Cryptocurrency is taking the business world by storm, paving the way for digital currencies as the payment method of the future. Decentralized from banks, cryptocurrencies use encryption to regulate funds and verify transfers.The allure of cryptocurrency lies in their anonymity and security, allowing users to store money safely without providing any personal details (McGoogan & Field, 2017). Although, the lack of governmental authorisation means that banks are highly unlikely to join the “Cryptocurrency Renaissance” (Etsebeth, 2017) by endorsing it as an official currency.
Aside from Bitcoin which launched in 2009, multiple cryptocurrencies have emerged, including Ethereum, Ripple and Litecoin (Scott-Briggs, 2016). Bitcoin is the most developed and commonly use digital currency, valued at over $45 billion as of July 2017. Introduced by Satoshi Nakamoto, Bitcoin promises lower transaction fees than traditional banks, and uses peer to peer technology to facilitate instant transactions (Investopedia, 2015).
Other popular cryptocurrencies use decentralised computer encryption to support peer to peer payments, and are all alternatives to the flagship system. Essentially, all currencies offer similar benefits, but may include original features unique to their brand. For example, Litecoin offers faster payments, and Ripple allows consumers to use other forms of money aside from cryptocurrency. Another system, Ethereum, includes terms of a transaction into a “smart contract”, better protecting users from fraud. Currently, the CoinMarketCap publically lists over 850 different cryptocurrencies, and this myriad of options allows potential investors to tailor their choices based on their individual requirements (Greene, 2017).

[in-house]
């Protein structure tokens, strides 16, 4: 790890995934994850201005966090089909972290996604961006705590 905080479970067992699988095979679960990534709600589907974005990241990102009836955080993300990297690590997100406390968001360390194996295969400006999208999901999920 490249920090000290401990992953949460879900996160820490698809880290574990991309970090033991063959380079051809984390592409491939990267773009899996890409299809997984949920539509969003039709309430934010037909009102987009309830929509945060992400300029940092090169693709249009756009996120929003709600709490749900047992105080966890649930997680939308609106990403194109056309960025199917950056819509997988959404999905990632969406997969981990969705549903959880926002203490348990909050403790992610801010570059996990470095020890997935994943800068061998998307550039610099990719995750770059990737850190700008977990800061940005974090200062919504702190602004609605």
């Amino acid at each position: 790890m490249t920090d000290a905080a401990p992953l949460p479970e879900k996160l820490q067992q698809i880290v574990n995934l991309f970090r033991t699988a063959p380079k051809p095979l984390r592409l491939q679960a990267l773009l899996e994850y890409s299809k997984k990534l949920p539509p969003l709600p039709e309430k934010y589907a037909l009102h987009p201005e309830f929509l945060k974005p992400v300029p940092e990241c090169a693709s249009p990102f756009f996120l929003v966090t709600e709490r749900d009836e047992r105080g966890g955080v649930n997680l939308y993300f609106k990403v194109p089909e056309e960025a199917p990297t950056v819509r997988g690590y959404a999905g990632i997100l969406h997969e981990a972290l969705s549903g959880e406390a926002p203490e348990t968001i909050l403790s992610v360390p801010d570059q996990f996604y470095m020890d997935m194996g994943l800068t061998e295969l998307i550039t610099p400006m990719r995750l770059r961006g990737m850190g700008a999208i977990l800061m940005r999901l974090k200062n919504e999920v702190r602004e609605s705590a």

Investors are drawn to cryptocurrencies for their high returns and endless possibilities. However, high expected return correlates with high risk, and thus, digital currencies are notorious for being volatile, risky ventures. Of course, being a new system, many consumers struggle to understand how cryptocurrencies work (Helmore, 2017). The process of introducing a cryptocurrency into the market occurs via an initial coin offering (ICO), where the required initial investment amounts may differ. Currently, Bitcoin requires the highest initial outlay with a minimum of $4000.
The market for ICOs is indeed booming, having raised up to $1.3 billion this year (Hileman, 2017). These new ventures create hundreds of new assets (i.e. coins or tokens) that, in turn, can be used to power yet-to-be-developed peer-to-peer block chain networks. Speculators are attracted to the potential of building on decentralised block chains, and this is what drives the funding of ICOs.
In the future
Cryptocurrencies have large implications on the push towards a cashless society. As a decentralised method of peer to peer payment (Cryptocoins, 2017), the adoption of cryptocurrencies would mean that there would not be an overarching authority with a monopoly on the production of money, such as the Reserve Bank of Australia or the Royal Mint (Enterprise Innovation, 2017). In a cashless society where there would not be the need to use physical cash, people would no longer be limited to their domestic currency and would be able to choose the medium of payment in denominations other than their domestic currency. As such, they would be free to make payments across the globe with virtually no barriers or cost, further encouraging the spread of globalisation.